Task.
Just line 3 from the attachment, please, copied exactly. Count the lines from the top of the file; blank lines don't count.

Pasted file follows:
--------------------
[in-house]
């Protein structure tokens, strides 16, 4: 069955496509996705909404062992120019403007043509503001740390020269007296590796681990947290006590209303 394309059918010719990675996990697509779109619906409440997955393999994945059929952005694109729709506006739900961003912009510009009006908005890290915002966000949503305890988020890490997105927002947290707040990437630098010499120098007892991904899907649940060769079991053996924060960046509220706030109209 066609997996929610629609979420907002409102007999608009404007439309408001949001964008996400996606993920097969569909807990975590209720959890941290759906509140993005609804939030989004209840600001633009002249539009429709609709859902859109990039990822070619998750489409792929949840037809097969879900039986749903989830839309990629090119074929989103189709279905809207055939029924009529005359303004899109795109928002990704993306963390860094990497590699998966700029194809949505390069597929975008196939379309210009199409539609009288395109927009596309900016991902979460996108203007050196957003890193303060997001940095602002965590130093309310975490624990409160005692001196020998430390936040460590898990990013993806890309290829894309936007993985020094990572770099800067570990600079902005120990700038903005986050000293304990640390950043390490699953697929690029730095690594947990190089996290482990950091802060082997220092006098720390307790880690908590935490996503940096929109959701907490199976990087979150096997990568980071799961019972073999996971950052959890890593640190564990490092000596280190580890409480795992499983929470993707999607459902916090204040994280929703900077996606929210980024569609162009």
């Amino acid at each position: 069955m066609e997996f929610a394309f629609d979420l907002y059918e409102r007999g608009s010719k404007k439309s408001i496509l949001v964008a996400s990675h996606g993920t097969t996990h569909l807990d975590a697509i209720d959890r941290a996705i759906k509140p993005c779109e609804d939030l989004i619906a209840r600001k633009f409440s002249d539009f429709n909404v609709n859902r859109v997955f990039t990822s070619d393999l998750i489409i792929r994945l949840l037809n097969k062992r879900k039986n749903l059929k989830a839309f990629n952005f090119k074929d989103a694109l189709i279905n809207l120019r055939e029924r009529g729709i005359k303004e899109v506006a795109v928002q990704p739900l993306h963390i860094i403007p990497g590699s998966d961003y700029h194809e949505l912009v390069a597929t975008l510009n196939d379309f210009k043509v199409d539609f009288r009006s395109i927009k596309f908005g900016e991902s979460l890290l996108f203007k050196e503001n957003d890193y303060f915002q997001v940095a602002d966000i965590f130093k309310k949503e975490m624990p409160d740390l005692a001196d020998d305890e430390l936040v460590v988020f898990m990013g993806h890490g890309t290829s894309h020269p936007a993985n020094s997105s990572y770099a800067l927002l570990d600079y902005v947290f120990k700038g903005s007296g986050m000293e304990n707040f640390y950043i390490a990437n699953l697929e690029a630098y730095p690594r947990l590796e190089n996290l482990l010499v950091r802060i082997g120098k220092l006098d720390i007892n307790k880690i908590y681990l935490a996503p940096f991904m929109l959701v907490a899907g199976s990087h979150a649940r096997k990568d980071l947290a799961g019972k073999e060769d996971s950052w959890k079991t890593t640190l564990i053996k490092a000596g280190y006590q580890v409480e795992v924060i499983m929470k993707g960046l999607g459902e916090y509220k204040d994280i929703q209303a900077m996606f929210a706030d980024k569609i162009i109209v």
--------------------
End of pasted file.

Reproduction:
């Amino acid at each position: 069955m066609e997996f929610a394309f629609d979420l907002y059918e409102r007999g608009s010719k404007k439309s408001i496509l949001v964008a996400s990675h996606g993920t097969t996990h569909l807990d975590a697509i209720d959890r941290a996705i759906k509140p993005c779109e609804d939030l989004i619906a209840r600001k633009f409440s002249d539009f429709n909404v609709n859902r859109v997955f990039t990822s070619d393999l998750i489409i792929r994945l949840l037809n097969k062992r879900k039986n749903l059929k989830a839309f990629n952005f090119k074929d989103a694109l189709i279905n809207l120019r055939e029924r009529g729709i005359k303004e899109v506006a795109v928002q990704p739900l993306h963390i860094i403007p990497g590699s998966d961003y700029h194809e949505l912009v390069a597929t975008l510009n196939d379309f210009k043509v199409d539609f009288r009006s395109i927009k596309f908005g900016e991902s979460l890290l996108f203007k050196e503001n957003d890193y303060f915002q997001v940095a602002d966000i965590f130093k309310k949503e975490m624990p409160d740390l005692a001196d020998d305890e430390l936040v460590v988020f898990m990013g993806h890490g890309t290829s894309h020269p936007a993985n020094s997105s990572y770099a800067l927002l570990d600079y902005v947290f120990k700038g903005s007296g986050m000293e304990n707040f640390y950043i390490a990437n699953l697929e690029a630098y730095p690594r947990l590796e190089n996290l482990l010499v950091r802060i082997g120098k220092l006098d720390i007892n307790k880690i908590y681990l935490a996503p940096f991904m929109l959701v907490a899907g199976s990087h979150a649940r096997k990568d980071l947290a799961g019972k073999e060769d996971s950052w959890k079991t890593t640190l564990i053996k490092a000596g280190y006590q580890v409480e795992v924060i499983m929470k993707g960046l999607g459902e916090y509220k204040d994280i929703q209303a900077m996606f929210a706030d980024k569609i162009i109209v």